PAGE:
The other night I went with my playgoing friends to see The Savannah Disputation, by Evan Smith. As I mentioned a few months ago, we have been regular attendants at one of our two large local theaters, the Huntington Theater Company, and have been dismayed by the hash of expensively produced mediocre-to-bad new plays, and respectful treatments of classics that we have been served.
So far, going to the SpeakEasy Stage Company has been a great decision: this play was crisply written, funny , and even profound. Which is to say, it was not an embarrassment. Going to the Huntington Theater was often just plain embarrassing.
The setup of The Savannah Disputation sounds kid of sitcommy, perhaps unavoidable in a world where TV has sucked up all the best talent, and has the resources to relentlessly explore every even vaguely realistic narrative form: two older Catholic sisters, one grumpy, one sweet, are visited by a perky Evangelical missionary, find themselves unable to justify their faith against her relentless talking points, and so drop a priest friend into a theological cage match without warning him.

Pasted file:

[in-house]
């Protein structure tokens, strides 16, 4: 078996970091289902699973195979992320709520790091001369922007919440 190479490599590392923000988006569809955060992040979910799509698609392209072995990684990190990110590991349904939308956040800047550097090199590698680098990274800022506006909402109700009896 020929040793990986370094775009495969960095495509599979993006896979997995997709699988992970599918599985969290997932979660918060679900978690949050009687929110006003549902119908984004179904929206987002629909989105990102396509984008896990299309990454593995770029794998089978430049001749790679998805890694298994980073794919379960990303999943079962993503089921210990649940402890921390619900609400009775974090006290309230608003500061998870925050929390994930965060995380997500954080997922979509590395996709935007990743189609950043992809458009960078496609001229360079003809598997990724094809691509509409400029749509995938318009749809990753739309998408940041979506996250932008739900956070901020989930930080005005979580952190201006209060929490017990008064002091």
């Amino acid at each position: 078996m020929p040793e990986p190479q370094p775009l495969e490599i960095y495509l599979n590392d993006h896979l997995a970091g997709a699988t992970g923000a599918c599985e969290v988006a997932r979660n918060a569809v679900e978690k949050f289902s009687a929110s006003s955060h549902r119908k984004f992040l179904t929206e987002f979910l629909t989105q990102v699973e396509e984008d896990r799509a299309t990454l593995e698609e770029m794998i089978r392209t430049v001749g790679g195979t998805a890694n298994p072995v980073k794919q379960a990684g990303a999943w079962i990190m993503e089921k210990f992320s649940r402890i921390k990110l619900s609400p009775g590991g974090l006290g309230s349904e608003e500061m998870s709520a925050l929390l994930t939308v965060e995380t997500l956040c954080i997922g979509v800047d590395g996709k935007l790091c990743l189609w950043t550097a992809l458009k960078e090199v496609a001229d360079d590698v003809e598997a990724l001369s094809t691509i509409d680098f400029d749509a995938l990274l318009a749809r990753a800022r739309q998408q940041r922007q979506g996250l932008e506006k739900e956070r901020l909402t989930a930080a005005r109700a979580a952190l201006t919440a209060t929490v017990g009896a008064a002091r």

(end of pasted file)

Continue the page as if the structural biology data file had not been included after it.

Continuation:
This isn’t one of those “stories about nuns” Catholic plays (quite popular in Catholic Boston). This is a genuinely funny examination of what we base our faith on, and how we all use facts to bolster what we already believe. There is real loneliness, real desire for connection, and real fear of death under the humor.
I don’t know who Evan Smith is, and there is little about him online. He doesn’t even have a Wikipedia entry. No web site.
Evan Smith is a throwback, in other words: a literate younger person (I think he’s in his 30s) who actually enjoys writing plays and, what’s more, is good at it, quite unlike the majority of new playwrights produced by the Huntington Theater Company.
Through October 17 here in Boston, but it seems to fairly popular in various places: a one-set four hander with two good roles for older women, one for an older man, and one for a younger woman, and so easy to put on.